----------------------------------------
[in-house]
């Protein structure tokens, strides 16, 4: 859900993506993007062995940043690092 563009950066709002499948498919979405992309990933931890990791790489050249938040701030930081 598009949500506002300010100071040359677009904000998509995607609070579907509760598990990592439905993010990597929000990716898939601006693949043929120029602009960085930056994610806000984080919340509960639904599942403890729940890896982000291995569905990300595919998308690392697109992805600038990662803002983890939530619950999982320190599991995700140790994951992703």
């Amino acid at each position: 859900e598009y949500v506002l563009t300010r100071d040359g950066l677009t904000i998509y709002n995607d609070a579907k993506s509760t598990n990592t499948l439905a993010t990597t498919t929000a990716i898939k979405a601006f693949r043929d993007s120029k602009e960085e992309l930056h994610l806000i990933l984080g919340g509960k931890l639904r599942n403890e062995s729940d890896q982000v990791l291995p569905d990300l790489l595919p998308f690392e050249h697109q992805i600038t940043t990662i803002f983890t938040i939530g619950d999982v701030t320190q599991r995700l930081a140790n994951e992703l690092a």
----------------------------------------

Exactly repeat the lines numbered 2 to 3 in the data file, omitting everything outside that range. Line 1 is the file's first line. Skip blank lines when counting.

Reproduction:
């Protein structure tokens, strides 16, 4: 859900993506993007062995940043690092 563009950066709002499948498919979405992309990933931890990791790489050249938040701030930081 598009949500506002300010100071040359677009904000998509995607609070579907509760598990990592439905993010990597929000990716898939601006693949043929120029602009960085930056994610806000984080919340509960639904599942403890729940890896982000291995569905990300595919998308690392697109992805600038990662803002983890939530619950999982320190599991995700140790994951992703």
């Amino acid at each position: 859900e598009y949500v506002l563009t300010r100071d040359g950066l677009t904000i998509y709002n995607d609070a579907k993506s509760t598990n990592t499948l439905a993010t990597t498919t929000a990716i898939k979405a601006f693949r043929d993007s120029k602009e960085e992309l930056h994610l806000i990933l984080g919340g509960k931890l639904r599942n403890e062995s729940d890896q982000v990791l291995p569905d990300l790489l595919p998308f690392e050249h697109q992805i600038t940043t990662i803002f983890t938040i939530g619950d999982v701030t320190q599991r995700l930081a140790n994951e992703l690092a």